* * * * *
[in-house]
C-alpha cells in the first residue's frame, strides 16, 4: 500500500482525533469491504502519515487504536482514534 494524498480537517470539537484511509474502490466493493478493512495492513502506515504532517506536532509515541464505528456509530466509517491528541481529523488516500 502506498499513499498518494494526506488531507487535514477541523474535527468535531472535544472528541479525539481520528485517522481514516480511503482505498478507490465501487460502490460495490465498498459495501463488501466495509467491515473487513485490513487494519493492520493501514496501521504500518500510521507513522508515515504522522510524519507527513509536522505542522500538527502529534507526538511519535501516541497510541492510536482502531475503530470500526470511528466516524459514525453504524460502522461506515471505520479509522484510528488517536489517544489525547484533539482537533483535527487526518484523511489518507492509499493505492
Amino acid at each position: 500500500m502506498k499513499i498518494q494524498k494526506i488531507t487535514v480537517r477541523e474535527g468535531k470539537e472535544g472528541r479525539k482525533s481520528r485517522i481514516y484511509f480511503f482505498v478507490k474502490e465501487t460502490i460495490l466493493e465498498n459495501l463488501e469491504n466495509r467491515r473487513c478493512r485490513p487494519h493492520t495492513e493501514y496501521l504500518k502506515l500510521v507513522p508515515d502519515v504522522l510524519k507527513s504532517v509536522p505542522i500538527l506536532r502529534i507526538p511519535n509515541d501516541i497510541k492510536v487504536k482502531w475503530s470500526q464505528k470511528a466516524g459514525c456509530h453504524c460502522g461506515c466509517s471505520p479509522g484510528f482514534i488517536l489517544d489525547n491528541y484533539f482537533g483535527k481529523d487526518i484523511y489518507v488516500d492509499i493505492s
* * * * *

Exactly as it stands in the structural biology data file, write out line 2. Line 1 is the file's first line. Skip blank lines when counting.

C-alpha cells in the first residue's frame, strides 16, 4: 500500500482525533469491504502519515487504536482514534 494524498480537517470539537484511509474502490466493493478493512495492513502506515504532517506536532509515541464505528456509530466509517491528541481529523488516500 502506498499513499498518494494526506488531507487535514477541523474535527468535531472535544472528541479525539481520528485517522481514516480511503482505498478507490465501487460502490460495490465498498459495501463488501466495509467491515473487513485490513487494519493492520493501514496501521504500518500510521507513522508515515504522522510524519507527513509536522505542522500538527502529534507526538511519535501516541497510541492510536482502531475503530470500526470511528466516524459514525453504524460502522461506515471505520479509522484510528488517536489517544489525547484533539482537533483535527487526518484523511489518507492509499493505492